Brian Krzanich giving keynote speech at CES 2018

49-qubit quantum computer presented by Intel

Image credit: Reuters/Rick Wilking

At a keynote presentation at CES 2018, Intel presented a quantum computer with 49 qubits, nearly matching IBM’s most advanced quantum processor.

While classical computers store information in binary code – as a series of 0s and 1s – quantum computers harness phenomena that arise at the quantum scale, allowing for particles to exist in multiple states (0 and 1) at once. This allows data to be stored far more efficiently than in classical computers, vastly increasing processing speeds.

Problems which take hours of processing time on supercomputers – such as biological or astronomical simulations – could be solved in an instant using a quantum computer.

Intel is among a number of companies, including IBM, Google and Microsoft, competing to build practical quantum computers that could eventually begin replacing some classical computers.

The race to build quantum computers is full of challenges, largely due to maintaining the stability of the fragile quantum system. For operations to be completed, the system must be ‘coherent’: there must be a definite phase relation between the different quantum states. When the system is not perfectly isolated from its surroundings, interactions with its environment cause coherence to be lost; this is ‘decoherence.

Now, in a keynote presentation at CES, Brian Krzanich, Intel CEO, announced that the company had created a 49-bit quantum computing chip. This chip has been named ‘Tangle Lake’.

“Quantum computing represents a completely different approach to computing. This technology will be able to solve problems that are insurmountable today,” said Krzanich. “Just as we ushered in the era of our classical personal computing, we’re pushing the boundaries of the quantum computing revolution.”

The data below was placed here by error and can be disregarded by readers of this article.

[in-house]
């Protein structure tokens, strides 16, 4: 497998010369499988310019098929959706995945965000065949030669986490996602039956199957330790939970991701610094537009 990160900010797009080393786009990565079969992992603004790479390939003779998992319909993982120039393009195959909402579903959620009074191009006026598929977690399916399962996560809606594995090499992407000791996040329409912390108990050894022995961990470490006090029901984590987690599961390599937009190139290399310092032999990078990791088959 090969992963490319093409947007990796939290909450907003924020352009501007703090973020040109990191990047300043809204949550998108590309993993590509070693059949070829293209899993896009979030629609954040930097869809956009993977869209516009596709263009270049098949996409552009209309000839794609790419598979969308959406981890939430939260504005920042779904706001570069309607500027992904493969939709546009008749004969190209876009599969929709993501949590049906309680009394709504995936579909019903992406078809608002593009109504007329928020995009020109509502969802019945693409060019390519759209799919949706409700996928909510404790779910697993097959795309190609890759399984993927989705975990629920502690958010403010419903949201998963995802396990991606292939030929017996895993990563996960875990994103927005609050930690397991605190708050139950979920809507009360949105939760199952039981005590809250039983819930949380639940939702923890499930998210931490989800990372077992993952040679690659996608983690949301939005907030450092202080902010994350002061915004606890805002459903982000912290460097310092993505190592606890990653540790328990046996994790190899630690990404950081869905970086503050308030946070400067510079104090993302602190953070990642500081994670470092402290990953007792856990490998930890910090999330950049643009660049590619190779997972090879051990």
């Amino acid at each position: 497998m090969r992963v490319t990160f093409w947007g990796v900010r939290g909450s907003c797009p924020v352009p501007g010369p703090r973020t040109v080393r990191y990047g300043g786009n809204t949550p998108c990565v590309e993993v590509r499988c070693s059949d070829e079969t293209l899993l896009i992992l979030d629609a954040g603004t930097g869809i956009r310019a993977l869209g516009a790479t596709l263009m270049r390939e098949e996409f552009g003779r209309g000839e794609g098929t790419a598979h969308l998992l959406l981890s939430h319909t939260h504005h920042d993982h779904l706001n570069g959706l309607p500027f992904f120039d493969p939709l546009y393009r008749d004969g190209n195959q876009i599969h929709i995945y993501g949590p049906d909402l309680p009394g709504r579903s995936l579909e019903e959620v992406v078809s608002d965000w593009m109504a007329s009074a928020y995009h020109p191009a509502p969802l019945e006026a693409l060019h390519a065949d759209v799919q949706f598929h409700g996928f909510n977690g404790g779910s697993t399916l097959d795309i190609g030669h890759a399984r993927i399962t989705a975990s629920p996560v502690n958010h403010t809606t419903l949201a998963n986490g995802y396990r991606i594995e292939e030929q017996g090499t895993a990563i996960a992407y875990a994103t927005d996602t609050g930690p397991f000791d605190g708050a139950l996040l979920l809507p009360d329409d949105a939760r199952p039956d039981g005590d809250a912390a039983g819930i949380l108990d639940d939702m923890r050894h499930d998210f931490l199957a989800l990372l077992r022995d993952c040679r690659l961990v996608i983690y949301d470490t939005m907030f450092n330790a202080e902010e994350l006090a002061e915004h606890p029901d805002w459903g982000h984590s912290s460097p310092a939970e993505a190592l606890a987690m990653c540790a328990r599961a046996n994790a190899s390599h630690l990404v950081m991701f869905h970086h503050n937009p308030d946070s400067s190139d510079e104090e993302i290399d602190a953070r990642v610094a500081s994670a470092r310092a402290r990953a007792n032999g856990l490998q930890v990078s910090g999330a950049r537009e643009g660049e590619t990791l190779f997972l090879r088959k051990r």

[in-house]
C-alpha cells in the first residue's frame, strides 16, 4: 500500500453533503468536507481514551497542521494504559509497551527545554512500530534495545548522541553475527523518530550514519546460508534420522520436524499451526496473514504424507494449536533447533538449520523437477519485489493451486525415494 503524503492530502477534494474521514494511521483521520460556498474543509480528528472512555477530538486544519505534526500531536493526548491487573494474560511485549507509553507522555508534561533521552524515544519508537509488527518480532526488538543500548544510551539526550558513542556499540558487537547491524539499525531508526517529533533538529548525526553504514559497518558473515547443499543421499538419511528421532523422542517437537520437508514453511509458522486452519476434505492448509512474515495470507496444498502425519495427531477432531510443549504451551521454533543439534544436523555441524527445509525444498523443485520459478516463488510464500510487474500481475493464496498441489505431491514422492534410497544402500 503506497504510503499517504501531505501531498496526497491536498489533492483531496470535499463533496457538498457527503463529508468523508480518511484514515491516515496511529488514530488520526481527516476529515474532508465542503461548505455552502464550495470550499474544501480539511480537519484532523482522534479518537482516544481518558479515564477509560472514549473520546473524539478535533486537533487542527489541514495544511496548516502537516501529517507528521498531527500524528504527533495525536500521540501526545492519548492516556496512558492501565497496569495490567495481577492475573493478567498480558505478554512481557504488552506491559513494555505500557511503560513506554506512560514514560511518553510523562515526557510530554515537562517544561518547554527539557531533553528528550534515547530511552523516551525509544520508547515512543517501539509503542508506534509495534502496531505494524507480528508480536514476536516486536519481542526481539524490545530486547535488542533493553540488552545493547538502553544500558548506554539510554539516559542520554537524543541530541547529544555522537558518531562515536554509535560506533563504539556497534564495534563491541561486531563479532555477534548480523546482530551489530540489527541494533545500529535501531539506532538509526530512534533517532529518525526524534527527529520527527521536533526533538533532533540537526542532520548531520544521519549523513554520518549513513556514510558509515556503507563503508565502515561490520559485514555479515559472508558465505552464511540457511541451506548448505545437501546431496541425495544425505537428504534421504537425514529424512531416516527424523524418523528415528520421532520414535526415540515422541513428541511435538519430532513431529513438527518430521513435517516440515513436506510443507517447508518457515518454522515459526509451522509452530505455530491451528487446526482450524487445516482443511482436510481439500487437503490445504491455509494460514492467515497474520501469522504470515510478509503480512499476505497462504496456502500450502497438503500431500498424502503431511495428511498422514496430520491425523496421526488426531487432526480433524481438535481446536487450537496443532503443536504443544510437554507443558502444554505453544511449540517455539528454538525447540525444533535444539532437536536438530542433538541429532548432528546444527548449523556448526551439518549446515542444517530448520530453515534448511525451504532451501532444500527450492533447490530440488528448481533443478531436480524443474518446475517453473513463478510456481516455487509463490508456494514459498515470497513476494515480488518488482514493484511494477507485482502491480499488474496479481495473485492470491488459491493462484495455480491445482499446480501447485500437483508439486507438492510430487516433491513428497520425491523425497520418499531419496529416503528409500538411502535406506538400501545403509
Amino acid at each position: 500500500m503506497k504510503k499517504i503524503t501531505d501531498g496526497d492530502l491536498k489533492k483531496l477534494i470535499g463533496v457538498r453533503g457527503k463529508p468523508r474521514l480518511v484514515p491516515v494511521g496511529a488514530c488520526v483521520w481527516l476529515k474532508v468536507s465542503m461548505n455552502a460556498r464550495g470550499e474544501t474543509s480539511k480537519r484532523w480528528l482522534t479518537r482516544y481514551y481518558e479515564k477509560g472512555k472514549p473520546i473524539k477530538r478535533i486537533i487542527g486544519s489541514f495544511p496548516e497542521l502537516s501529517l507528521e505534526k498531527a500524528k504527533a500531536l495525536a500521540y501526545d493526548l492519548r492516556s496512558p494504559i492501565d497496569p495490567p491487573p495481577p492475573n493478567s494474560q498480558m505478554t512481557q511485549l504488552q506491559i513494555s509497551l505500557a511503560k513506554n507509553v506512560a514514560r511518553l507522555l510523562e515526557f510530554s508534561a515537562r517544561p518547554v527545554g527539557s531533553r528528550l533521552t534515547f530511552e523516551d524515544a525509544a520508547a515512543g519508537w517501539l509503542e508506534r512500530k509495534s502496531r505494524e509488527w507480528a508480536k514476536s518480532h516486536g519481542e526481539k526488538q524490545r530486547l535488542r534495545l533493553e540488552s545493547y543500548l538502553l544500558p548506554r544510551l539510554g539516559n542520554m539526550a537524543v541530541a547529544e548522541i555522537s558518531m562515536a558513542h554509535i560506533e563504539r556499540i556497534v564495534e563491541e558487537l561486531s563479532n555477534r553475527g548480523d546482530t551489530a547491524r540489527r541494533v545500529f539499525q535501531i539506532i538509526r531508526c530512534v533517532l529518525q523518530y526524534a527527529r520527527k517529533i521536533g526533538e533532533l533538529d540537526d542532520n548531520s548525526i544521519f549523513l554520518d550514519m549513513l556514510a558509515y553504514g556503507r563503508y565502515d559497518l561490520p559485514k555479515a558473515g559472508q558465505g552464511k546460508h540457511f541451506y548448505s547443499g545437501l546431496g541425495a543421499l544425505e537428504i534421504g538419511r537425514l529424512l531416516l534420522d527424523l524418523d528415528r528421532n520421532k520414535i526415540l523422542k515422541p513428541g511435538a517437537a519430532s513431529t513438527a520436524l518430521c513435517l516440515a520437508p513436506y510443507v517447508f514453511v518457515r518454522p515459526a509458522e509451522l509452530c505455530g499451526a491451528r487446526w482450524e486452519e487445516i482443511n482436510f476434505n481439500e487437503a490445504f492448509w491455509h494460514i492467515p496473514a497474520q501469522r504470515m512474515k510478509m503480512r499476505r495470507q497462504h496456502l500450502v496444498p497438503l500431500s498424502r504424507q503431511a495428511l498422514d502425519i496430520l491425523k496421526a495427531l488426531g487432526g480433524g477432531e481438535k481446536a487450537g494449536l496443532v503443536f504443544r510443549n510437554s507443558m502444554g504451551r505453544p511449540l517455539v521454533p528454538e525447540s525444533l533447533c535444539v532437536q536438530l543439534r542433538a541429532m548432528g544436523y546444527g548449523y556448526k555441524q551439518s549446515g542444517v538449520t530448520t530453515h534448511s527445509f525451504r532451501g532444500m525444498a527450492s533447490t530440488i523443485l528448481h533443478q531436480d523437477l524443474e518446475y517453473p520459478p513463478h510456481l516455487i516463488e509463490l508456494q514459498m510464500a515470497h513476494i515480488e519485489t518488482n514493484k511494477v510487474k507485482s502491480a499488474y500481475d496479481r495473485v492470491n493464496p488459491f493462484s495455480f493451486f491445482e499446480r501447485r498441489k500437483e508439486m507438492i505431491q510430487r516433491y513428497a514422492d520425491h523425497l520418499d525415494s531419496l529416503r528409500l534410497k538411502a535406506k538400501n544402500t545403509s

According to Krzanich, the chip has been shipped for testing, and he is “optimistic” about the possibilities for the technology.

A group of US researchers presented a quantum simulator with 51 qubits in 2017, although this simulator is distinct from a computer, as it can solve just one equation. Similarly, the 2000-qubit system developed by D-Wave is not a true computer. The real competition for Intel in the quantum computer race continues to be from IBM, which announced in November 2017 that it had created a 50-qubit processor, and Google, which has draughted blueprints for a 49-qubit system.

At the keynote speech, Krzanich also spoke about Intel’s development of an energy-efficient neuromorphic test chip nicknamed ‘Loihi’. This self-learning chip mimics human neurons to recognise images and complete other tasks.

Intel has been under fire over the past week following the revelation of two major chip  security flaws – named Meltdown and Spectre – affecting most Intel chips manufactured since 1995. Intel chips are used in 90 per cent of laptops and 80 per cent of desktop computers.

Despite anger over the security flaw and the months-long delay in reporting it – which Intel has stated was due to the company wanting to find a fix first – Krzanich went ahead with his featured CES appearance, stating 90 per cent of products from the past five years would be patched within a week.

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